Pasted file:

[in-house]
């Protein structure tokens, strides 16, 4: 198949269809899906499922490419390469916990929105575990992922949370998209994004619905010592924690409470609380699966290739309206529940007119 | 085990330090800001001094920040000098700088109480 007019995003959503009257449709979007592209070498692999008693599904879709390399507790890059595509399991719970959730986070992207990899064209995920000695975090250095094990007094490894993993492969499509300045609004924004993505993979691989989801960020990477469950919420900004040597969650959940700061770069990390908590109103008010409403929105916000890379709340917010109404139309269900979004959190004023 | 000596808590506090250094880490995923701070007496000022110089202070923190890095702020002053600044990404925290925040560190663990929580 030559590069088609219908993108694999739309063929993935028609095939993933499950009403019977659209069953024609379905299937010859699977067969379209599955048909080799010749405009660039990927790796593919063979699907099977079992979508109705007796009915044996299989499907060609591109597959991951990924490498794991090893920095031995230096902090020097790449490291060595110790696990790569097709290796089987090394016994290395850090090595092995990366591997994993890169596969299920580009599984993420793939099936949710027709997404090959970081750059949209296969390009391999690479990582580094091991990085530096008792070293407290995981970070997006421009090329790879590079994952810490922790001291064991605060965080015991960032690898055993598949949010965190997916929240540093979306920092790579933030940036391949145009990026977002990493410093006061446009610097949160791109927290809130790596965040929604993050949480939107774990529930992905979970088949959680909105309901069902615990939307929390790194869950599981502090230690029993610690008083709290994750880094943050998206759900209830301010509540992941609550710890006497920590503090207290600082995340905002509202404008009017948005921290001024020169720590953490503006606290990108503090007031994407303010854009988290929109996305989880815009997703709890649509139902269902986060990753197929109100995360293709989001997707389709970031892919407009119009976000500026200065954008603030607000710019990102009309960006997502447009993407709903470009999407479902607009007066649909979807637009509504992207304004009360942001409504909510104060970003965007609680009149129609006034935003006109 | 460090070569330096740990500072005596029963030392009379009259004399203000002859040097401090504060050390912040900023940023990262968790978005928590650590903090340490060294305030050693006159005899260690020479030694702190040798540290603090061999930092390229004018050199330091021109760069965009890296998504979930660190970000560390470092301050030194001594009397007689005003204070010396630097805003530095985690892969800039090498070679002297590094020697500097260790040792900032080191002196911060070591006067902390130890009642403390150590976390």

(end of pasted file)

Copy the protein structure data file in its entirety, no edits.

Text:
[in-house]
């Protein structure tokens, strides 16, 4: 198949269809899906499922490419390469916990929105575990992922949370998209994004619905010592924690409470609380699966290739309206529940007119 | 085990330090800001001094920040000098700088109480 007019995003959503009257449709979007592209070498692999008693599904879709390399507790890059595509399991719970959730986070992207990899064209995920000695975090250095094990007094490894993993492969499509300045609004924004993505993979691989989801960020990477469950919420900004040597969650959940700061770069990390908590109103008010409403929105916000890379709340917010109404139309269900979004959190004023 | 000596808590506090250094880490995923701070007496000022110089202070923190890095702020002053600044990404925290925040560190663990929580 030559590069088609219908993108694999739309063929993935028609095939993933499950009403019977659209069953024609379905299937010859699977067969379209599955048909080799010749405009660039990927790796593919063979699907099977079992979508109705007796009915044996299989499907060609591109597959991951990924490498794991090893920095031995230096902090020097790449490291060595110790696990790569097709290796089987090394016994290395850090090595092995990366591997994993890169596969299920580009599984993420793939099936949710027709997404090959970081750059949209296969390009391999690479990582580094091991990085530096008792070293407290995981970070997006421009090329790879590079994952810490922790001291064991605060965080015991960032690898055993598949949010965190997916929240540093979306920092790579933030940036391949145009990026977002990493410093006061446009610097949160791109927290809130790596965040929604993050949480939107774990529930992905979970088949959680909105309901069902615990939307929390790194869950599981502090230690029993610690008083709290994750880094943050998206759900209830301010509540992941609550710890006497920590503090207290600082995340905002509202404008009017948005921290001024020169720590953490503006606290990108503090007031994407303010854009988290929109996305989880815009997703709890649509139902269902986060990753197929109100995360293709989001997707389709970031892919407009119009976000500026200065954008603030607000710019990102009309960006997502447009993407709903470009999407479902607009007066649909979807637009509504992207304004009360942001409504909510104060970003965007609680009149129609006034935003006109 | 460090070569330096740990500072005596029963030392009379009259004399203000002859040097401090504060050390912040900023940023990262968790978005928590650590903090340490060294305030050693006159005899260690020479030694702190040798540290603090061999930092390229004018050199330091021109760069965009890296998504979930660190970000560390470092301050030194001594009397007689005003204070010396630097805003530095985690892969800039090498070679002297590094020697500097260790040792900032080191002196911060070591006067902390130890009642403390150590976390």